Re-Wiring Internal Messages

One of the things I enjoy most is helping individuals re-process memories and discover how to store them differently. I am always pleased to hear how much freedom and sense of peace this seems to bring. Much like organizing our homes, it is possible to "open up" and "process" our thoughts and feelings and store them in ways that are more meaningful and healthy. Start by writing a list of your most stressful triggers or core beliefs, then determine where it came from and what current effect it has on you. From here, you want to begin reframing it's meaning (if necessary) to re-locate it mentally and emotionally. This process honestly is different for everyone and may require the help of a trained therapist to assist. The goal is to decrease the intensity and immediate reaction you normally have to the stressor or core belief.


Practical Day to Day Practice


Well, many of us know traffic is a real test of patience so you can definitely try to limit your reactions to several frustrating roadway variables. If not traffic, other things such as making faces at that annoying boss or co-worker, being frustrated in the coffee drive-thru that's taking forever to move, stubborn red lights, stupid comments, or you can even limit becoming undone over eye-rolling like I did. Wherever you choose to start, it begins with identifying what needs to be re-wired. For me, I began to intentionally test my ability to "purposely refrain" from immediately responding or reacting to several things. This means you practice refraining from having a positive or negative feeling about it. You stay neutral and learn to accept it "as it is" without giving it anything from the vault of your emotions which should be mindfully reserved for things of importance.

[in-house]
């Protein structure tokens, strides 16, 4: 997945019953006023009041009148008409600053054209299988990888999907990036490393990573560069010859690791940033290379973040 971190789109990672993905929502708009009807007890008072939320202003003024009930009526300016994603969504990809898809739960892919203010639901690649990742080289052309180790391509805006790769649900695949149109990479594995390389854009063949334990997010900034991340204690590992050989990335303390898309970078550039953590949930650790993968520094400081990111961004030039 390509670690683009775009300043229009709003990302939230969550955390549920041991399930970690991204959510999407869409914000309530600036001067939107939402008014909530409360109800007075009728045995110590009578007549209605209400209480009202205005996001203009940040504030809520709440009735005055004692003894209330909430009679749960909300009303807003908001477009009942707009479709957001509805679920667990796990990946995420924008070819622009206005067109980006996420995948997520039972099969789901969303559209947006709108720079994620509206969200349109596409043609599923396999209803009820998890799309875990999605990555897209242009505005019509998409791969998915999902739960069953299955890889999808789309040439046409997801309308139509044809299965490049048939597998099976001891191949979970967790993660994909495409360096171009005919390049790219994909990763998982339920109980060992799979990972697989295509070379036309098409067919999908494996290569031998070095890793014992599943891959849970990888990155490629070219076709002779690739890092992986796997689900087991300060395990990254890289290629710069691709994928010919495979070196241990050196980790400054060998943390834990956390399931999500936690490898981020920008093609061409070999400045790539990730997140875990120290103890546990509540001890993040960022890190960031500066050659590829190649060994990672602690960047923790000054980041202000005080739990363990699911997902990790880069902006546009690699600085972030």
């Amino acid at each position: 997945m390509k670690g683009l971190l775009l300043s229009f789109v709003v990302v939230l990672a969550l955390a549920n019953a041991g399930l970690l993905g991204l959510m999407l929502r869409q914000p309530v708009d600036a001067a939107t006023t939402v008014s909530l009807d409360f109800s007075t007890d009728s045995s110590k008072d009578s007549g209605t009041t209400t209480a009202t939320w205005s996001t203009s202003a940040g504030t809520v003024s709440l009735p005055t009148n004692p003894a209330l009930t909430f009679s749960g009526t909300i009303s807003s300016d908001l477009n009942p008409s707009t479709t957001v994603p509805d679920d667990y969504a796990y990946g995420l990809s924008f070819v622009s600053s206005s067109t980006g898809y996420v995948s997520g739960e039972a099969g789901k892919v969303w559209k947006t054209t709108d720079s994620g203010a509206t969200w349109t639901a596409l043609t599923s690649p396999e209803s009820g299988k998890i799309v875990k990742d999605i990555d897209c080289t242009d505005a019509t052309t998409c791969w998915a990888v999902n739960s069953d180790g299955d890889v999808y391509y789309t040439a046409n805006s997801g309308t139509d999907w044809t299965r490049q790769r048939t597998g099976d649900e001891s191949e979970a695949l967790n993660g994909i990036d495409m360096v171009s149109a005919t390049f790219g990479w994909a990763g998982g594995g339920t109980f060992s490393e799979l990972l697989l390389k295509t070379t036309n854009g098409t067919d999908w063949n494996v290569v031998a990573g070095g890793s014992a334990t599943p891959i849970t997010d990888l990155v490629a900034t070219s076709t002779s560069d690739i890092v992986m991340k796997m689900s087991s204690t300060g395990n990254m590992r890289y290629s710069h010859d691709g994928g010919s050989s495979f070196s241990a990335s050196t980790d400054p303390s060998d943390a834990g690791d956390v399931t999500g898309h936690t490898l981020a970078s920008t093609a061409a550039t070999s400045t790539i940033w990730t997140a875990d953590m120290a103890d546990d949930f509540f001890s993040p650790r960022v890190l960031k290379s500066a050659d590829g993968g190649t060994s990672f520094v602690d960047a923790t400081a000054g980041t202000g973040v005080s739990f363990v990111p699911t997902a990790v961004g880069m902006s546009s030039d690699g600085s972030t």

Ask yourself, "Why am I giving so much of me to this right now, and is it necessary?" The reality is, often our immediate surface level reactions do not improve or add value to negative situations anyway. Yelling at traffic doesn't make it move any faster, stupid comments still go on, and unfortunately the price of our order is still the same when we get to the window. The only thing that has changed is "Us". We become ruffled, upset, angry, slamming doors, yelling, left with a headache, a ticket, and no further along than when we started. So, realize your worth, your value, and importance. Take time to be good to your "mind". Try not to spend your energy on things you cannot change. The less you give to those things, the more you have reserved to give positively to your present moments and things that truly matter.